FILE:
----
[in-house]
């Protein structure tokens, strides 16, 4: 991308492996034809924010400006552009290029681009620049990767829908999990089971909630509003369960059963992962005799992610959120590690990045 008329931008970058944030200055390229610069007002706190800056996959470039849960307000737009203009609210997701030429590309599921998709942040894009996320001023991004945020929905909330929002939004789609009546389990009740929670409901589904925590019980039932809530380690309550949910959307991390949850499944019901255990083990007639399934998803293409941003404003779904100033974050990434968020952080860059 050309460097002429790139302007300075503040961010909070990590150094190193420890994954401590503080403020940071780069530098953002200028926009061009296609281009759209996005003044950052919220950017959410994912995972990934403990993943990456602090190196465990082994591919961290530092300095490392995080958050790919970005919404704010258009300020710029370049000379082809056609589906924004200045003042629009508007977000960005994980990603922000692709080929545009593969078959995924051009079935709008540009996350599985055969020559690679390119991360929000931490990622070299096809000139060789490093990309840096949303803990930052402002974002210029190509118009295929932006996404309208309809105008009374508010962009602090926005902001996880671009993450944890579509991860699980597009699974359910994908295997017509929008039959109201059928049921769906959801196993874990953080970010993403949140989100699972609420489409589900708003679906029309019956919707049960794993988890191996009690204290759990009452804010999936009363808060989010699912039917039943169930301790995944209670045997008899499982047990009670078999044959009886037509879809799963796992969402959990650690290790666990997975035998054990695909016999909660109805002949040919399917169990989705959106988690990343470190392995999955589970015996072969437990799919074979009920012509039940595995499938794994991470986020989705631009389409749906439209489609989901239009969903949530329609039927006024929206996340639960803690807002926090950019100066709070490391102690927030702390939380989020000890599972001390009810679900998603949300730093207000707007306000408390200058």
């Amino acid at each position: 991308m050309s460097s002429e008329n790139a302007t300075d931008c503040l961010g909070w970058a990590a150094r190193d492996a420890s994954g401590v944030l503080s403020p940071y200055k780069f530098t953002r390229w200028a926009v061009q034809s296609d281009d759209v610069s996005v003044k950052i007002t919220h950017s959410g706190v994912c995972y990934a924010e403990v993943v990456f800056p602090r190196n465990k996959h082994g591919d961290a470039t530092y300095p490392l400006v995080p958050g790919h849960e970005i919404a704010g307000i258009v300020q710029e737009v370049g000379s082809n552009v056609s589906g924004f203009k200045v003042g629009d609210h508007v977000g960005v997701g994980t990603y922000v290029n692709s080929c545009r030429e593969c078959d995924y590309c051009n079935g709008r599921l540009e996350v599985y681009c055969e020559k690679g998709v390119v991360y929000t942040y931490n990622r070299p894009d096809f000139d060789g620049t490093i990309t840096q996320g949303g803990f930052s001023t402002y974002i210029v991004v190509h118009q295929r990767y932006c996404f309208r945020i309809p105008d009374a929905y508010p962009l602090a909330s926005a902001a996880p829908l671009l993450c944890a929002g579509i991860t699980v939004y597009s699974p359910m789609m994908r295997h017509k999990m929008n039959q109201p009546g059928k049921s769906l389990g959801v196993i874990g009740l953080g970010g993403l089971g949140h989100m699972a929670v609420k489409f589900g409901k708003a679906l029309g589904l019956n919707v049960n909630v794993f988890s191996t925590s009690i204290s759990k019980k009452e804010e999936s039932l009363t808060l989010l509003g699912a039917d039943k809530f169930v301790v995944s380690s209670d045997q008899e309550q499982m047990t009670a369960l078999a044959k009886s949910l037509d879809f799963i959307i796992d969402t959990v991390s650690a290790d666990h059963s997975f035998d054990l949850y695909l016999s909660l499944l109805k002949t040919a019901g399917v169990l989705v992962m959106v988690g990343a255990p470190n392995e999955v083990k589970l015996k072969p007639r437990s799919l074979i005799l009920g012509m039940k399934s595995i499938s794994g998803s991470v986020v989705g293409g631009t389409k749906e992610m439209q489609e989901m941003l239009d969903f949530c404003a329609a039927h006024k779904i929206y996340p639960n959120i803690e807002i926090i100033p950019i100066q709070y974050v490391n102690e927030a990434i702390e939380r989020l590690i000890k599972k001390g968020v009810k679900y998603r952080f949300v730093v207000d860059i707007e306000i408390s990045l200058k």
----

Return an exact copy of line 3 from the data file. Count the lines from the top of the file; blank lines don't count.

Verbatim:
């Amino acid at each position: 991308m050309s460097s002429e008329n790139a302007t300075d931008c503040l961010g909070w970058a990590a150094r190193d492996a420890s994954g401590v944030l503080s403020p940071y200055k780069f530098t953002r390229w200028a926009v061009q034809s296609d281009d759209v610069s996005v003044k950052i007002t919220h950017s959410g706190v994912c995972y990934a924010e403990v993943v990456f800056p602090r190196n465990k996959h082994g591919d961290a470039t530092y300095p490392l400006v995080p958050g790919h849960e970005i919404a704010g307000i258009v300020q710029e737009v370049g000379s082809n552009v056609s589906g924004f203009k200045v003042g629009d609210h508007v977000g960005v997701g994980t990603y922000v290029n692709s080929c545009r030429e593969c078959d995924y590309c051009n079935g709008r599921l540009e996350v599985y681009c055969e020559k690679g998709v390119v991360y929000t942040y931490n990622r070299p894009d096809f000139d060789g620049t490093i990309t840096q996320g949303g803990f930052s001023t402002y974002i210029v991004v190509h118009q295929r990767y932006c996404f309208r945020i309809p105008d009374a929905y508010p962009l602090a909330s926005a902001a996880p829908l671009l993450c944890a929002g579509i991860t699980v939004y597009s699974p359910m789609m994908r295997h017509k999990m929008n039959q109201p009546g059928k049921s769906l389990g959801v196993i874990g009740l953080g970010g993403l089971g949140h989100m699972a929670v609420k489409f589900g409901k708003a679906l029309g589904l019956n919707v049960n909630v794993f988890s191996t925590s009690i204290s759990k019980k009452e804010e999936s039932l009363t808060l989010l509003g699912a039917d039943k809530f169930v301790v995944s380690s209670d045997q008899e309550q499982m047990t009670a369960l078999a044959k009886s949910l037509d879809f799963i959307i796992d969402t959990v991390s650690a290790d666990h059963s997975f035998d054990l949850y695909l016999s909660l499944l109805k002949t040919a019901g399917v169990l989705v992962m959106v988690g990343a255990p470190n392995e999955v083990k589970l015996k072969p007639r437990s799919l074979i005799l009920g012509m039940k399934s595995i499938s794994g998803s991470v986020v989705g293409g631009t389409k749906e992610m439209q489609e989901m941003l239009d969903f949530c404003a329609a039927h006024k779904i929206y996340p639960n959120i803690e807002i926090i100033p950019i100066q709070y974050v490391n102690e927030a990434i702390e939380r989020l590690i000890k599972k001390g968020v009810k679900y998603r952080f949300v730093v207000d860059i707007e306000i408390s990045l200058k």